During the Troubles (late 1960s to 1998), both the Provisional Irish Republican Army (PIRA) and civilians used petrol bombs, although with different uses. Civilians tended to use petrol bombs and rocks against police officers in riots;[31] however, the PIRA tended to use them in attacks rather than in self-defence. Over time, as the PIRA became more co-ordinated, it shifted to using IEDs rather than petrol bombs.[32]

World War II


Finnish soldiers in the Winter War. Tanks were destroyed with satchel charges and Molotov cocktails. The bottle has storm matches instead of a rag for a fuse.

On 30 November 1939, the Soviet Union attacked Finland, starting what came to be known as the Winter War. The Finnish perfected the design and tactical use of the petrol bomb. The fuel for the Molotov cocktail was refined to a slightly sticky mixture of alcohol, kerosene, tar, and potassium chlorate. Further refinements included the attachment of wind-proof matches or a phial of chemicals that would ignite on breakage, thereby removing the need to pre-ignite the bottle, and leaving the bottle about one-third empty was found to make breaking more likely.[23]

A British War Office report dated June 1940 noted that:

The Finns' policy was to allow the Russian tanks to penetrate their defences, even inducing them to do so by 'canalising' them through gaps and concentrating their small arms fire on the infantry following them. The tanks that penetrated were taken on by gun fire in the open and by small parties of men armed with explosive charges and petrol bombs in the forests and villages... The essence of the policy was the separation of the AFVs from the infantry, as once on their own the tank has many blind spots and once brought to a stop can be disposed of at leisure.[33]

Molotov cocktails were eventually mass-produced by the Alko corporation at its Rajamäki distillery, bundled with matches to light them.[4] A 500 ml (0.53 US qt) bottle was filled with a mixture of petrol and paraffin, plus a small amount of tar. The basic bottle had two long pyrotechnic storm matches attached to either side. Before use, one or both of the matches were lit; when the bottle broke on impact, the mixture ignited. The storm matches were found to be safer to use than a burning rag on the mouth of the bottle. There was also an "A bottle". This replaced the matches with a small ampoule inside the bottle; it ignited when the bottle broke. By spring 1940 they had produced 542,104 bottles.[34]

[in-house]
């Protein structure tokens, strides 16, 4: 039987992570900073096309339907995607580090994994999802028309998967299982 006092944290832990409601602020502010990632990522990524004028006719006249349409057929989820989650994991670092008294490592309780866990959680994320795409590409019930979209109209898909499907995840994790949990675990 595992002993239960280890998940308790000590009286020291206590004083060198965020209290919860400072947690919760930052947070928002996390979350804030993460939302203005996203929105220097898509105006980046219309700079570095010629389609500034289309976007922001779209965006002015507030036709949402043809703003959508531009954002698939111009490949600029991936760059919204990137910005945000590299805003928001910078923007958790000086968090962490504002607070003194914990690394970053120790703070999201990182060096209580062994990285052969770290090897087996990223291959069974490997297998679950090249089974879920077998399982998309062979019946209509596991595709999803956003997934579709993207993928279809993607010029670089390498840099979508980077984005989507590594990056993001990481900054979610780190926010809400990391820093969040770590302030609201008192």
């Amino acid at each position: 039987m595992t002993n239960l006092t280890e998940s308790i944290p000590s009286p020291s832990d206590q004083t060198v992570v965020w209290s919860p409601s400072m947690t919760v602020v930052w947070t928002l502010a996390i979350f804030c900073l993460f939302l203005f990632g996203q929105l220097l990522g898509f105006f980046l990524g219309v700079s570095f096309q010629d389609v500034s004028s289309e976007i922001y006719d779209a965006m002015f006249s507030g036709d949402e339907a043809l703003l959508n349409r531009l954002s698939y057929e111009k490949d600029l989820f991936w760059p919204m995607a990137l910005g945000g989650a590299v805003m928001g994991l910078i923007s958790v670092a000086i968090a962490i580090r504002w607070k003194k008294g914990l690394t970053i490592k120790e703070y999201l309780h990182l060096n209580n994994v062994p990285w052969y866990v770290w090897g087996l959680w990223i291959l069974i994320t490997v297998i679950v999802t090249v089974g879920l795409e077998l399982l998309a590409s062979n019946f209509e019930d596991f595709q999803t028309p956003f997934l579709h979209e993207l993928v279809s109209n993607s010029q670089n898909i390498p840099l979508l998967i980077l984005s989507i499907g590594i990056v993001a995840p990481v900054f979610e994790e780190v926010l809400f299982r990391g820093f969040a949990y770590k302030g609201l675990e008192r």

Great Britain

A squad of Home Guard soldiers training to defend a street with 'Molotov cocktail' petrol bombs

Early in 1940, with the prospect of immediate invasion, the possibilities of the petrol bomb gripped the imagination of the British public. For laypersons, the petrol bomb had the benefit of using entirely familiar and available materials,[35] and they were quickly improvised in large numbers, with the intention of using them against enemy tanks.[36]

The Finns had found that they were effective when used in the right way and in sufficient numbers. Although the experience of the Spanish Civil War received more publicity, the more sophisticated petroleum warfare tactics of the Finns were not lost on British commanders. In his 5 June address to LDV leaders, General Ironside said:

I want to develop this thing they developed in Finland, called the "Molotov cocktail", a bottle filled with resin, petrol and tar which if thrown on top of a tank will ignite, and if you throw half a dozen or more on it you have them cooked. It is quite an effective thing. If you can use your ingenuity, I give you a picture of a [road] block with two houses close to the block, overlooking it. There are many villages like that. Out of the top windows is the place to drop these things on the tank as it passes the block. It may only stop it for two minutes there, but it will be quite effective.[37]